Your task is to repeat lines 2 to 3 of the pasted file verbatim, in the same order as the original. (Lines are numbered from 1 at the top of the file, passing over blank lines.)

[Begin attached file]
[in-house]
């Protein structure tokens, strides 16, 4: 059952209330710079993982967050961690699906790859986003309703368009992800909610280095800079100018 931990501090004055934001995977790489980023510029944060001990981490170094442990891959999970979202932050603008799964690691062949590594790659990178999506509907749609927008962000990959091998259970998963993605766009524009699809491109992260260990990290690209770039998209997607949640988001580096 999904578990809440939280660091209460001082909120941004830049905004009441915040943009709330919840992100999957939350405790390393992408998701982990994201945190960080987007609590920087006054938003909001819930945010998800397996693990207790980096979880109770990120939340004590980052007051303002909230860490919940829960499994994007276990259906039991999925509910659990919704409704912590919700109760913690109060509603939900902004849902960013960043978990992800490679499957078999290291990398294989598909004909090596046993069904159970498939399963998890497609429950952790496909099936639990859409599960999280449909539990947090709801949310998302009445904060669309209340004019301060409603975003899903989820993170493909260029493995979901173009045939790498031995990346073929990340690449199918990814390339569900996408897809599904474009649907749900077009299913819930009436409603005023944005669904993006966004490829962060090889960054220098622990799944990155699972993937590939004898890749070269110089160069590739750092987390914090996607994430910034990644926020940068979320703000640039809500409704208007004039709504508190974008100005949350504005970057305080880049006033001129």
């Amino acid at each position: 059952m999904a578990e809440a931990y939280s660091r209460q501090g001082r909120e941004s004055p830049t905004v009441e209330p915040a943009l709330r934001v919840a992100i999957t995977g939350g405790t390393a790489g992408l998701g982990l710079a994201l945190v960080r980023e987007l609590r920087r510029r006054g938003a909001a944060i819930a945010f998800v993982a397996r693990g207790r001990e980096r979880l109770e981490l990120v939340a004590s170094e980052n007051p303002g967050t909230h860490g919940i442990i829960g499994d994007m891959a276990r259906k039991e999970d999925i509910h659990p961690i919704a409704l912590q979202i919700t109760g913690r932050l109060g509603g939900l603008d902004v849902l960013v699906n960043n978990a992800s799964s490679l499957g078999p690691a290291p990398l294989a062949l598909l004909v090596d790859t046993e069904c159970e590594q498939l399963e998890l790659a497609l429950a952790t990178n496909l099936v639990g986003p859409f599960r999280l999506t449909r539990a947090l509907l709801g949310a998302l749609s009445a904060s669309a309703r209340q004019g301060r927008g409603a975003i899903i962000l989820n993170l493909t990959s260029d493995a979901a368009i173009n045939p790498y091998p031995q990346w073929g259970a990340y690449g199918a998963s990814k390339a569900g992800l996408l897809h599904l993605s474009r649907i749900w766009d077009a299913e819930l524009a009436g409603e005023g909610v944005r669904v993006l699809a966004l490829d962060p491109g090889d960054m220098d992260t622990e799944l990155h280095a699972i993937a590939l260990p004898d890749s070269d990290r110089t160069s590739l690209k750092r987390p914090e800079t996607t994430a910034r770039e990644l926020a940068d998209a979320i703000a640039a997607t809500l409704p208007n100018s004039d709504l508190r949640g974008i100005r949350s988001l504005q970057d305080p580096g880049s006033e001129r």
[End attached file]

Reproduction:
């Protein structure tokens, strides 16, 4: 059952209330710079993982967050961690699906790859986003309703368009992800909610280095800079100018 931990501090004055934001995977790489980023510029944060001990981490170094442990891959999970979202932050603008799964690691062949590594790659990178999506509907749609927008962000990959091998259970998963993605766009524009699809491109992260260990990290690209770039998209997607949640988001580096 999904578990809440939280660091209460001082909120941004830049905004009441915040943009709330919840992100999957939350405790390393992408998701982990994201945190960080987007609590920087006054938003909001819930945010998800397996693990207790980096979880109770990120939340004590980052007051303002909230860490919940829960499994994007276990259906039991999925509910659990919704409704912590919700109760913690109060509603939900902004849902960013960043978990992800490679499957078999290291990398294989598909004909090596046993069904159970498939399963998890497609429950952790496909099936639990859409599960999280449909539990947090709801949310998302009445904060669309209340004019301060409603975003899903989820993170493909260029493995979901173009045939790498031995990346073929990340690449199918990814390339569900996408897809599904474009649907749900077009299913819930009436409603005023944005669904993006966004490829962060090889960054220098622990799944990155699972993937590939004898890749070269110089160069590739750092987390914090996607994430910034990644926020940068979320703000640039809500409704208007004039709504508190974008100005949350504005970057305080880049006033001129």
């Amino acid at each position: 059952m999904a578990e809440a931990y939280s660091r209460q501090g001082r909120e941004s004055p830049t905004v009441e209330p915040a943009l709330r934001v919840a992100i999957t995977g939350g405790t390393a790489g992408l998701g982990l710079a994201l945190v960080r980023e987007l609590r920087r510029r006054g938003a909001a944060i819930a945010f998800v993982a397996r693990g207790r001990e980096r979880l109770e981490l990120v939340a004590s170094e980052n007051p303002g967050t909230h860490g919940i442990i829960g499994d994007m891959a276990r259906k039991e999970d999925i509910h659990p961690i919704a409704l912590q979202i919700t109760g913690r932050l109060g509603g939900l603008d902004v849902l960013v699906n960043n978990a992800s799964s490679l499957g078999p690691a290291p990398l294989a062949l598909l004909v090596d790859t046993e069904c159970e590594q498939l399963e998890l790659a497609l429950a952790t990178n496909l099936v639990g986003p859409f599960r999280l999506t449909r539990a947090l509907l709801g949310a998302l749609s009445a904060s669309a309703r209340q004019g301060r927008g409603a975003i899903i962000l989820n993170l493909t990959s260029d493995a979901a368009i173009n045939p790498y091998p031995q990346w073929g259970a990340y690449g199918a998963s990814k390339a569900g992800l996408l897809h599904l993605s474009r649907i749900w766009d077009a299913e819930l524009a009436g409603e005023g909610v944005r669904v993006l699809a966004l490829d962060p491109g090889d960054m220098d992260t622990e799944l990155h280095a699972i993937a590939l260990p004898d890749s070269d990290r110089t160069s590739l690209k750092r987390p914090e800079t996607t994430a910034r770039e990644l926020a940068d998209a979320i703000a640039a997607t809500l409704p208007n100018s004039d709504l508190r949640g974008i100005r949350s988001l504005q970057d305080p580096g880049s006033e001129r």